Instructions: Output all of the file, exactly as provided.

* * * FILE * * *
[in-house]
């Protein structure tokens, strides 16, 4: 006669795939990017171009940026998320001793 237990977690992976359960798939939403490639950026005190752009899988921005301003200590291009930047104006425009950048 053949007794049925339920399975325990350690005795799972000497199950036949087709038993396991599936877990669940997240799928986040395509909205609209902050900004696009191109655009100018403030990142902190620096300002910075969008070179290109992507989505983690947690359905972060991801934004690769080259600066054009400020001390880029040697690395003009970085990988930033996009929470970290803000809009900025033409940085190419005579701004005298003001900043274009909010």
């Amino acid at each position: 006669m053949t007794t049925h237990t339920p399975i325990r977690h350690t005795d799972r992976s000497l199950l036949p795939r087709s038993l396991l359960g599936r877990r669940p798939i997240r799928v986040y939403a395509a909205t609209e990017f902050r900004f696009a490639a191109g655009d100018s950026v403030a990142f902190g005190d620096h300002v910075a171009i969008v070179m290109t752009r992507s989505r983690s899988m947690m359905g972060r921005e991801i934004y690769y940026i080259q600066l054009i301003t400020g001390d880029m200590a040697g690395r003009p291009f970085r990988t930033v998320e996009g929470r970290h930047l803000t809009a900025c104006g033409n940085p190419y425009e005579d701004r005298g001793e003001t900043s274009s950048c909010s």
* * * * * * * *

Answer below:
[in-house]
């Protein structure tokens, strides 16, 4: 006669795939990017171009940026998320001793 237990977690992976359960798939939403490639950026005190752009899988921005301003200590291009930047104006425009950048 053949007794049925339920399975325990350690005795799972000497199950036949087709038993396991599936877990669940997240799928986040395509909205609209902050900004696009191109655009100018403030990142902190620096300002910075969008070179290109992507989505983690947690359905972060991801934004690769080259600066054009400020001390880029040697690395003009970085990988930033996009929470970290803000809009900025033409940085190419005579701004005298003001900043274009909010």
């Amino acid at each position: 006669m053949t007794t049925h237990t339920p399975i325990r977690h350690t005795d799972r992976s000497l199950l036949p795939r087709s038993l396991l359960g599936r877990r669940p798939i997240r799928v986040y939403a395509a909205t609209e990017f902050r900004f696009a490639a191109g655009d100018s950026v403030a990142f902190g005190d620096h300002v910075a171009i969008v070179m290109t752009r992507s989505r983690s899988m947690m359905g972060r921005e991801i934004y690769y940026i080259q600066l054009i301003t400020g001390d880029m200590a040697g690395r003009p291009f970085r990988t930033v998320e996009g929470r970290h930047l803000t809009a900025c104006g033409n940085p190419y425009e005579d701004r005298g001793e003001t900043s274009s950048c909010s």